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VI Architecture

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Note: Many topics at this site are reduced versions of the text in "The Encyclopedia of Networking and Telecommunications." Search results will not be as extensive as a search of the book's CD-ROM.

The Virtual Interface (VI) Architecture specification defines a high-bandwidth, low-latency networking architecture that was designed for creating clusters of servers and SANs (Storage Area Networks). Clustering is a technique of linking systems together in a way that makes them appear as a single system. In the past, clustering was achieved through proprietary solutions. The VI Architecture is an attempt to standardize the interface for high-performance clustering. The interface specifies logical and physical components, as well as connection setup and data transfer operations.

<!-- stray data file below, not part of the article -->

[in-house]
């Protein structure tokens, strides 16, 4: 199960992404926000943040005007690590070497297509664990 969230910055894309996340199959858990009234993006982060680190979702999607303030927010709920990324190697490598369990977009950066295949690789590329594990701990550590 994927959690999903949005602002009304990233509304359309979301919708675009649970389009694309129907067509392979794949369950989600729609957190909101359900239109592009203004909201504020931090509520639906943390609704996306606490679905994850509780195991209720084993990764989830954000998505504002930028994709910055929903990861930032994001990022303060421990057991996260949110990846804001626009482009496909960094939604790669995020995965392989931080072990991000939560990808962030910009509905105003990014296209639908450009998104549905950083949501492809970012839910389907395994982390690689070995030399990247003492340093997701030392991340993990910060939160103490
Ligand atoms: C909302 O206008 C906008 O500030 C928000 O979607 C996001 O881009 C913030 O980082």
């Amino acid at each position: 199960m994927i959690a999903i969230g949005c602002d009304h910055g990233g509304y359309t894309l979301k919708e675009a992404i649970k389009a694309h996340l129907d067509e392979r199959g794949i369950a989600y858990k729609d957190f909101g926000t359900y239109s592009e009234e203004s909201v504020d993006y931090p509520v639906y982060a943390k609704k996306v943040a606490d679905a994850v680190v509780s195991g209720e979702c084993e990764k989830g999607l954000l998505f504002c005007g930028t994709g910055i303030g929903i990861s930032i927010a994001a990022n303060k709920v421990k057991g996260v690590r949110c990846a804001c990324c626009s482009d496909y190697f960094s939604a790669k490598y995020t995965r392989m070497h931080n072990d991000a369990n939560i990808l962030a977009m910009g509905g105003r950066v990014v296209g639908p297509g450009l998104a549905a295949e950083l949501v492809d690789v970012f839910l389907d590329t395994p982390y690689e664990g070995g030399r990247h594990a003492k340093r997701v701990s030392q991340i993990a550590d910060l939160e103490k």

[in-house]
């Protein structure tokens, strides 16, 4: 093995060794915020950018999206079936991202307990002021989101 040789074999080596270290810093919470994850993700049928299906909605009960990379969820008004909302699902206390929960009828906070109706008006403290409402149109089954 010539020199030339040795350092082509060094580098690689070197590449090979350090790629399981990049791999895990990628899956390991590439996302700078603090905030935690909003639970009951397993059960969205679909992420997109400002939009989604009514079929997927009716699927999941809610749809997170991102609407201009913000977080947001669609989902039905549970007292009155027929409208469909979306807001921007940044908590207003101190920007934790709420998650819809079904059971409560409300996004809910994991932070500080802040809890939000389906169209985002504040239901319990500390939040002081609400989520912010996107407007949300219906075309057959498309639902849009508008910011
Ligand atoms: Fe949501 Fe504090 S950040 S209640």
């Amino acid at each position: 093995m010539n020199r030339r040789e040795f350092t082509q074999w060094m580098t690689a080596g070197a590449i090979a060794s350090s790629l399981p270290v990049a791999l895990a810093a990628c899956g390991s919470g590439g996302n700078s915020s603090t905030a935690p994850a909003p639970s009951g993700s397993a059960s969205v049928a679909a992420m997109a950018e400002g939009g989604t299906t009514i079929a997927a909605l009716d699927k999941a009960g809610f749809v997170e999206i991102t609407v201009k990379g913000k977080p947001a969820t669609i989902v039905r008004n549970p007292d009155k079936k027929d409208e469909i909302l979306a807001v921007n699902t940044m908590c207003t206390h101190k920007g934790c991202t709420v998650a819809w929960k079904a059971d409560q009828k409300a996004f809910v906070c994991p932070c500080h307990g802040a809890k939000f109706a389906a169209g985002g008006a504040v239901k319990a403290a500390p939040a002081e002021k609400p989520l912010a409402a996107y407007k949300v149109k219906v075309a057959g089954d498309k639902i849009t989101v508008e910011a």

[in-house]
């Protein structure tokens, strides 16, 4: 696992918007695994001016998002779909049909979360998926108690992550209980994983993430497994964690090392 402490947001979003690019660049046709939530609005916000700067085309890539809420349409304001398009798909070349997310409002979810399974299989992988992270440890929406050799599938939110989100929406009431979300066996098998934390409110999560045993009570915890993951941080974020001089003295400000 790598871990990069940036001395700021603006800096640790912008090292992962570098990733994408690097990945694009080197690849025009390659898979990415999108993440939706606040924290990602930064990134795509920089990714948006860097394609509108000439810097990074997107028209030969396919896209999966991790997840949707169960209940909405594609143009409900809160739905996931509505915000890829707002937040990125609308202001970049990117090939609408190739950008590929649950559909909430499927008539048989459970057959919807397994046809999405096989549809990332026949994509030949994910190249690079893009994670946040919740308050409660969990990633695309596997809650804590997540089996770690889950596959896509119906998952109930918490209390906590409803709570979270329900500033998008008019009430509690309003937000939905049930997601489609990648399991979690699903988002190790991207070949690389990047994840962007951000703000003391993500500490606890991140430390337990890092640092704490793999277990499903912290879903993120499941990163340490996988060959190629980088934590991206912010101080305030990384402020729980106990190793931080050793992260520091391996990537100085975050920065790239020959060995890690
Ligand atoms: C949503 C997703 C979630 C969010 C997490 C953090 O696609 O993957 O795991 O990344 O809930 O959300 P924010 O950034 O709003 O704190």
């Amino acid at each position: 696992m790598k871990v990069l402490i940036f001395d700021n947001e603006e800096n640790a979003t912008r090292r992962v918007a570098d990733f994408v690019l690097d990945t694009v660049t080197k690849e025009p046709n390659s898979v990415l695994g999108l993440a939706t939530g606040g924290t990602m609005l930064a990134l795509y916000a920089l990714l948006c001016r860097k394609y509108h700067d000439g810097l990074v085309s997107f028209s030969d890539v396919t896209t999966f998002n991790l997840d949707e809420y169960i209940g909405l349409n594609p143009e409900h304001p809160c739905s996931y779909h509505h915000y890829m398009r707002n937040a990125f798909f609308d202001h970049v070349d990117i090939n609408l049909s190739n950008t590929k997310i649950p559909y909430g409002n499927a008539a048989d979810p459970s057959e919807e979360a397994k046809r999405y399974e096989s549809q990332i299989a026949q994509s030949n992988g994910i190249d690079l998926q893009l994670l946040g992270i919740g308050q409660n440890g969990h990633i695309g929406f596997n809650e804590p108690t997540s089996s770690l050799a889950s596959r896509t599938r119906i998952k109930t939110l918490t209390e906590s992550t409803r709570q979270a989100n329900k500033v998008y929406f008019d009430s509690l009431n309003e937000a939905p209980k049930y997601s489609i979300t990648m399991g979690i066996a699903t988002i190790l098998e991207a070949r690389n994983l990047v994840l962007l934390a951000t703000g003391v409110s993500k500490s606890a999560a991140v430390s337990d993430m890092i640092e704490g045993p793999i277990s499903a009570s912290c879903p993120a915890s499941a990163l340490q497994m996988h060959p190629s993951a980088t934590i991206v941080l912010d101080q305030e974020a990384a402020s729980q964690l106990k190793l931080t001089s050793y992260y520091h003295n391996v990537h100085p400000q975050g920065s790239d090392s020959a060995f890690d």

This topic continues in "The Encyclopedia of Networking and Telecommunications."

DAFS (Direct Access File System) uses VI Architecture as its underlying transport mechanism. DAFS is a file transfer protocol that provides a consistent view of files to a heterogeneous environment of servers that may be running different operating systems. See "DAFS (Direct Access File System)."

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